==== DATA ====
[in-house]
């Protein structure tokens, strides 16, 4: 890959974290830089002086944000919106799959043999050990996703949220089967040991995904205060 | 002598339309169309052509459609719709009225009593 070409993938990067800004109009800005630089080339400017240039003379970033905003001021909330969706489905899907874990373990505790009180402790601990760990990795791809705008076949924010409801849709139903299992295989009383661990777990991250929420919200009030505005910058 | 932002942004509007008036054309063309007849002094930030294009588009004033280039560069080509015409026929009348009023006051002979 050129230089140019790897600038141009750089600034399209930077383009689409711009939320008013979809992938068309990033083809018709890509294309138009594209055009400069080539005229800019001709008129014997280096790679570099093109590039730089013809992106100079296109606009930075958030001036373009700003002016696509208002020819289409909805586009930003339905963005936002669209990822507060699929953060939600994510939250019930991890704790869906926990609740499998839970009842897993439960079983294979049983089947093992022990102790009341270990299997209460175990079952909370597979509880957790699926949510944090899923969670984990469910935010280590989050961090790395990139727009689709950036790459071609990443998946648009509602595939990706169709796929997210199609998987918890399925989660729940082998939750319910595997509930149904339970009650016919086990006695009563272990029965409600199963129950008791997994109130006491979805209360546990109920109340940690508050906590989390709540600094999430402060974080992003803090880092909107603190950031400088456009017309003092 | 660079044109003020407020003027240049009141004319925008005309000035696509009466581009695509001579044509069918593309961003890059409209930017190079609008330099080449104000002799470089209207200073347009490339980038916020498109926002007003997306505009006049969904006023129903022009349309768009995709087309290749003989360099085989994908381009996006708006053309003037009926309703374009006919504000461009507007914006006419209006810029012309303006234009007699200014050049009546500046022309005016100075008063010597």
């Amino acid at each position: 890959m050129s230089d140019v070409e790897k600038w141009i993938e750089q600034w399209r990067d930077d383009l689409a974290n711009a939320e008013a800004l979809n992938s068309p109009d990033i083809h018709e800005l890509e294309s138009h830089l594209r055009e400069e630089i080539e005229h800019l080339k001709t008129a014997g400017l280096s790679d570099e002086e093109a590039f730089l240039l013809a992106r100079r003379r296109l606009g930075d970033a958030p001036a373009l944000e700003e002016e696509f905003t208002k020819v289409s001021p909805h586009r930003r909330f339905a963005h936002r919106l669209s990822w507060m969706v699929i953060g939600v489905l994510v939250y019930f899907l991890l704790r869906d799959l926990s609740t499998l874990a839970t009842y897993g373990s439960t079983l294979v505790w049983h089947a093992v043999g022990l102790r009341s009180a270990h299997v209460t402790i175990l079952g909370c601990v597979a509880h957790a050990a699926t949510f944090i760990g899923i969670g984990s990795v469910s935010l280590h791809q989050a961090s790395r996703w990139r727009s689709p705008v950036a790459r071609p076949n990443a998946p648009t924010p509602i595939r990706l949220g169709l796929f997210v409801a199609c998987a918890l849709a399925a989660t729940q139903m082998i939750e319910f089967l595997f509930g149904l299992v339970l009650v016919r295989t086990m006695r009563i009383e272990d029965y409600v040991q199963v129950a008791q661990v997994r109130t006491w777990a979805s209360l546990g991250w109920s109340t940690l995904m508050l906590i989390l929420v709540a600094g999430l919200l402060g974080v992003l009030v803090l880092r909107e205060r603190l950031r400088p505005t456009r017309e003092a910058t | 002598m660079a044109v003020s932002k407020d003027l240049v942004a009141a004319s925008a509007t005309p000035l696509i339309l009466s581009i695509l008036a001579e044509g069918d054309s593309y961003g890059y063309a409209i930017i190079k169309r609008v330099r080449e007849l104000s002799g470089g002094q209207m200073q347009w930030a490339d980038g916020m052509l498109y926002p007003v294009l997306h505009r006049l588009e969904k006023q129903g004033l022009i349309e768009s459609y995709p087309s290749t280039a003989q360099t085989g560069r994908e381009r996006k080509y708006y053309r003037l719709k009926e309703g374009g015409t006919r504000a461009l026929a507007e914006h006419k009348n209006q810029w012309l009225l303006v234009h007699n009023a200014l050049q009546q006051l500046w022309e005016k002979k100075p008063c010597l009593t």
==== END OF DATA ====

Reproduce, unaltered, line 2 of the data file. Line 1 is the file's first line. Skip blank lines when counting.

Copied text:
């Protein structure tokens, strides 16, 4: 890959974290830089002086944000919106799959043999050990996703949220089967040991995904205060 | 002598339309169309052509459609719709009225009593 070409993938990067800004109009800005630089080339400017240039003379970033905003001021909330969706489905899907874990373990505790009180402790601990760990990795791809705008076949924010409801849709139903299992295989009383661990777990991250929420919200009030505005910058 | 932002942004509007008036054309063309007849002094930030294009588009004033280039560069080509015409026929009348009023006051002979 050129230089140019790897600038141009750089600034399209930077383009689409711009939320008013979809992938068309990033083809018709890509294309138009594209055009400069080539005229800019001709008129014997280096790679570099093109590039730089013809992106100079296109606009930075958030001036373009700003002016696509208002020819289409909805586009930003339905963005936002669209990822507060699929953060939600994510939250019930991890704790869906926990609740499998839970009842897993439960079983294979049983089947093992022990102790009341270990299997209460175990079952909370597979509880957790699926949510944090899923969670984990469910935010280590989050961090790395990139727009689709950036790459071609990443998946648009509602595939990706169709796929997210199609998987918890399925989660729940082998939750319910595997509930149904339970009650016919086990006695009563272990029965409600199963129950008791997994109130006491979805209360546990109920109340940690508050906590989390709540600094999430402060974080992003803090880092909107603190950031400088456009017309003092 | 660079044109003020407020003027240049009141004319925008005309000035696509009466581009695509001579044509069918593309961003890059409209930017190079609008330099080449104000002799470089209207200073347009490339980038916020498109926002007003997306505009006049969904006023129903022009349309768009995709087309290749003989360099085989994908381009996006708006053309003037009926309703374009006919504000461009507007914006006419209006810029012309303006234009007699200014050049009546500046022309005016100075008063010597």